Posner informs pro se litigant that the queen of England did not absolve him of need to pay taxes
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Judge Richard Posner is countering a pro se litigant’s sovereign-citizen type arguments with a history lesson and a warning.
Though Posner is an appeals judge with the Chicago-based 7th U.S. Circuit Court of Appeals, he likes to volunteer for trials. He has drawn the case of Hakeem El Bey, who is accused of defrauding the Internal Revenue Service, Above the Law reports.
In an order issued on Friday, Posner warns El Bey that he will forfeit the right to represent himself at his March 2 trial if he continues to inject “utterly irrelevant, patently inaccurate, and sometimes unintelligible contentions into this case.” Posner writes that he has already appointed stand-by counsel for El Bey, who despite his arguments, “strikes me as an intelligent person, and he has been unfailingly polite in pretrial conferences.”
Posner previously warned El Bey in person and in a Feb. 12 order that he should not try to introduce argument or testimony about the Uniform Commercial Code, the Federal Rules of Civil Procedure, admiralty and maritime law, or the Foreign Sovereign Immunities Act.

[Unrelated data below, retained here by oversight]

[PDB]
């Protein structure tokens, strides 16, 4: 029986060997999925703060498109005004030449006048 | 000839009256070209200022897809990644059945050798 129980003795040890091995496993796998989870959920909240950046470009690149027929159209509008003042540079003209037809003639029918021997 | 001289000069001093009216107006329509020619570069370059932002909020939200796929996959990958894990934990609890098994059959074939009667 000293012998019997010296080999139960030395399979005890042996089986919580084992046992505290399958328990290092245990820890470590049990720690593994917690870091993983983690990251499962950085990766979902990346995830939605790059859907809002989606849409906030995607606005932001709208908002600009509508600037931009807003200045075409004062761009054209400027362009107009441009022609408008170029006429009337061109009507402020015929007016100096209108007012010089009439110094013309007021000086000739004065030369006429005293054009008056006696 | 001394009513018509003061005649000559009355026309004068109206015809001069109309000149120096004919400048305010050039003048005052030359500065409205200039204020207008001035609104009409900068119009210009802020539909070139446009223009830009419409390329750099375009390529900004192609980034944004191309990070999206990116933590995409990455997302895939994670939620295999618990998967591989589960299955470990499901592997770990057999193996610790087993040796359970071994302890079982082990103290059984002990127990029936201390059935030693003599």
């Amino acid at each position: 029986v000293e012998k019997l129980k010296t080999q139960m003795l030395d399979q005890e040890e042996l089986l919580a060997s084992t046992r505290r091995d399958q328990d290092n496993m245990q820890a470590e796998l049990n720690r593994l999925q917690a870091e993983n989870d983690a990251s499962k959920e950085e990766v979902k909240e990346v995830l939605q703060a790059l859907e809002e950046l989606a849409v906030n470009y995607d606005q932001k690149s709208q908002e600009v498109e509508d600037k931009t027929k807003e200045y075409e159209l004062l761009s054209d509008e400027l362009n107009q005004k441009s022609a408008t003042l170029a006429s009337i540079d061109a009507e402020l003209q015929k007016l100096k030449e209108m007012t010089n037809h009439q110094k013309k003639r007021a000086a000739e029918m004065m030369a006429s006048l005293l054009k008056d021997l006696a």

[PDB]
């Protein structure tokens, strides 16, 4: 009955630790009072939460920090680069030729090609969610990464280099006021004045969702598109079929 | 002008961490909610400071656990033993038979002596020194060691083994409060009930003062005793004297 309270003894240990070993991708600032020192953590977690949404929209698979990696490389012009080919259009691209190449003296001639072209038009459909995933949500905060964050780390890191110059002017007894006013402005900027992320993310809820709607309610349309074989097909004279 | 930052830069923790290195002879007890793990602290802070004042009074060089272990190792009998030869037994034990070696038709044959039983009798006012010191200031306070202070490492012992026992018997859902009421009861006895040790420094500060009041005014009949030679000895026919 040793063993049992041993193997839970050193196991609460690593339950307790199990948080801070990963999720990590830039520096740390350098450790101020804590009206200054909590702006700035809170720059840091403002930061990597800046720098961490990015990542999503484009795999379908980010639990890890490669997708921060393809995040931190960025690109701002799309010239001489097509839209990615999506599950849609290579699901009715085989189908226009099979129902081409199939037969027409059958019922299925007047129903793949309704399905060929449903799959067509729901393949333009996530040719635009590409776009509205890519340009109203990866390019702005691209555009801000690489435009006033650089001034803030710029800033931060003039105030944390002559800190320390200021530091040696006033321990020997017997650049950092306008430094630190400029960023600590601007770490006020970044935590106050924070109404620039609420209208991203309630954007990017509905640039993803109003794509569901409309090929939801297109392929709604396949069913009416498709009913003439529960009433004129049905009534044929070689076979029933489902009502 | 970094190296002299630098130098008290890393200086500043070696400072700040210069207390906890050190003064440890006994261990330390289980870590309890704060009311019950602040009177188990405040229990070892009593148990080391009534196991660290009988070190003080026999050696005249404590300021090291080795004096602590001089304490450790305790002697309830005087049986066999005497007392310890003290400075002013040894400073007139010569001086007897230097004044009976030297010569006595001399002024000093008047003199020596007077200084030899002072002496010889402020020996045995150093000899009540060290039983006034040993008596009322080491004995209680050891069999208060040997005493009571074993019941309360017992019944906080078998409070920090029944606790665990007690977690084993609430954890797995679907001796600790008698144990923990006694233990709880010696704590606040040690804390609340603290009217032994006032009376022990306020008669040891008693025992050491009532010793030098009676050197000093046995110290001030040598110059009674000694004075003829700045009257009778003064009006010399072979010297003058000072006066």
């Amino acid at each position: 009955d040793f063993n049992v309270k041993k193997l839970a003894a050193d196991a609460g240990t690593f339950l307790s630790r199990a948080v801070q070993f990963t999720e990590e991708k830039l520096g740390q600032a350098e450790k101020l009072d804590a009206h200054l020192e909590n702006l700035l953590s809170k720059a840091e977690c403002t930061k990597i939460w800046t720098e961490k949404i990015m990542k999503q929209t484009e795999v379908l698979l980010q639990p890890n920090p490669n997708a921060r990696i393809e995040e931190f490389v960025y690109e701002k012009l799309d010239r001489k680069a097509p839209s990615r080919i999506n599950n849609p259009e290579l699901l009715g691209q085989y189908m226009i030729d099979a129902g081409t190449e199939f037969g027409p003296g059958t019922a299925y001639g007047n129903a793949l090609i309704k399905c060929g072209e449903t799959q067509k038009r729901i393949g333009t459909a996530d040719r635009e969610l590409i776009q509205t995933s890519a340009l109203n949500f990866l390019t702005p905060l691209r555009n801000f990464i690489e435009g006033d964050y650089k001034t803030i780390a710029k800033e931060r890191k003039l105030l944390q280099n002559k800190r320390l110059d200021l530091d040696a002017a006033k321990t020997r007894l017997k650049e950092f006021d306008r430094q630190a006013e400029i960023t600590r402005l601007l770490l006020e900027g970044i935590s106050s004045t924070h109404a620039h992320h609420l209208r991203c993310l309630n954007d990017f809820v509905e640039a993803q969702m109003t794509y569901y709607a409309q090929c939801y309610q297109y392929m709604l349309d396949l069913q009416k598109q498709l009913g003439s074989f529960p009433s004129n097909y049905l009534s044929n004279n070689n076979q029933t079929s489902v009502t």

“These bodies of law are totally irrelevant to this criminal prosecution,” Posner writes. “Nor may he argue at trial that this court lacks jurisdiction over him because he is a ‘sovereign citizen’ or citizen of the Cherokee nation (he is in fact a U.S. citizen), that the U.S. government is a corporation or is insolvent, or that the Internal Revenue Service has been dismantled.”
Despite the warning, El Bey has continued to make additional irrelevant arguments, Posner writes. His new court filings assert that the U.S. government owes El Bey $367,500 in “redemption” of damages. El Bey also claims that a Stamp Act treaty with the queen of England had imposed taxes on alcohol and cigarettes, but it “exonerated” Americans of the need to pay all other taxes.
El Bey got his history wrong, Posner writes in his order.
“The Stamp Act was enacted by the Parliament of Great Britain in 1765,” Posner wrote. “It did not relieve Americans of any taxes; on the contrary, it imposed a comprehensive tax on the use of paper by Americans. The Act was not a treaty between Britain and the federal government of the United States, for there was no United States; there were just the 13 British colonies that 11 years later declared independence from Great Britain. There were no federal taxes that the act could have relieved Americans from having to pay. The sovereign of Britain at the time was a king, not a queen; the king’s wife (Princess Charlotte of Mecklenburg-Strelitz) was Great Britain’s queen but had no governmental authority.”